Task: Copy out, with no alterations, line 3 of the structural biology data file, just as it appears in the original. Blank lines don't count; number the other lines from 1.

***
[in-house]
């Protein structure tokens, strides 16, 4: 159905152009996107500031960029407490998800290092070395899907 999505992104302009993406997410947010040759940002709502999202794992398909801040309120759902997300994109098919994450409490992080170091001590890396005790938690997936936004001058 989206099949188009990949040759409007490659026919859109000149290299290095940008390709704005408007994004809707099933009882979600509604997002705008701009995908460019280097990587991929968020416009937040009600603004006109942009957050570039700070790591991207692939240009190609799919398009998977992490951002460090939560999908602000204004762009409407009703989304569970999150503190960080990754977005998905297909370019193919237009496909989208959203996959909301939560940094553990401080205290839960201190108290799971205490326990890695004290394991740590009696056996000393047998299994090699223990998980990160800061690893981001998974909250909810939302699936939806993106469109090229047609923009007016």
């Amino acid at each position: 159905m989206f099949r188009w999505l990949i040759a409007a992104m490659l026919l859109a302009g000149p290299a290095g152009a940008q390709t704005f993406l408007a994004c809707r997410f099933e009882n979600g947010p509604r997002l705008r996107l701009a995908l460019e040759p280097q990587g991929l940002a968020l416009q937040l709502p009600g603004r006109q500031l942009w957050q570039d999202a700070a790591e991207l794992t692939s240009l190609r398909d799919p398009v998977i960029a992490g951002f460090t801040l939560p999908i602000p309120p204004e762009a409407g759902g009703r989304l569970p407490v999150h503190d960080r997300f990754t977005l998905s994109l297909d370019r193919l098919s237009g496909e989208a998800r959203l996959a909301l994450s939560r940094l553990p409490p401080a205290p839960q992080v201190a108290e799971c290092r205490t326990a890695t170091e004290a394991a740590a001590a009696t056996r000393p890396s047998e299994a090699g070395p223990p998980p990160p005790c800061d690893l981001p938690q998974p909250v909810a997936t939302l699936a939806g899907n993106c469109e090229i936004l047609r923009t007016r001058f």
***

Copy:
């Amino acid at each position: 159905m989206f099949r188009w999505l990949i040759a409007a992104m490659l026919l859109a302009g000149p290299a290095g152009a940008q390709t704005f993406l408007a994004c809707r997410f099933e009882n979600g947010p509604r997002l705008r996107l701009a995908l460019e040759p280097q990587g991929l940002a968020l416009q937040l709502p009600g603004r006109q500031l942009w957050q570039d999202a700070a790591e991207l794992t692939s240009l190609r398909d799919p398009v998977i960029a992490g951002f460090t801040l939560p999908i602000p309120p204004e762009a409407g759902g009703r989304l569970p407490v999150h503190d960080r997300f990754t977005l998905s994109l297909d370019r193919l098919s237009g496909e989208a998800r959203l996959a909301l994450s939560r940094l553990p409490p401080a205290p839960q992080v201190a108290e799971c290092r205490t326990a890695t170091e004290a394991a740590a001590a009696t056996r000393p890396s047998e299994a090699g070395p223990p998980p990160p005790c800061d690893l981001p938690q998974p909250v909810a997936t939302l699936a939806g899907n993106c469109e090229i936004l047609r923009t007016r001058f």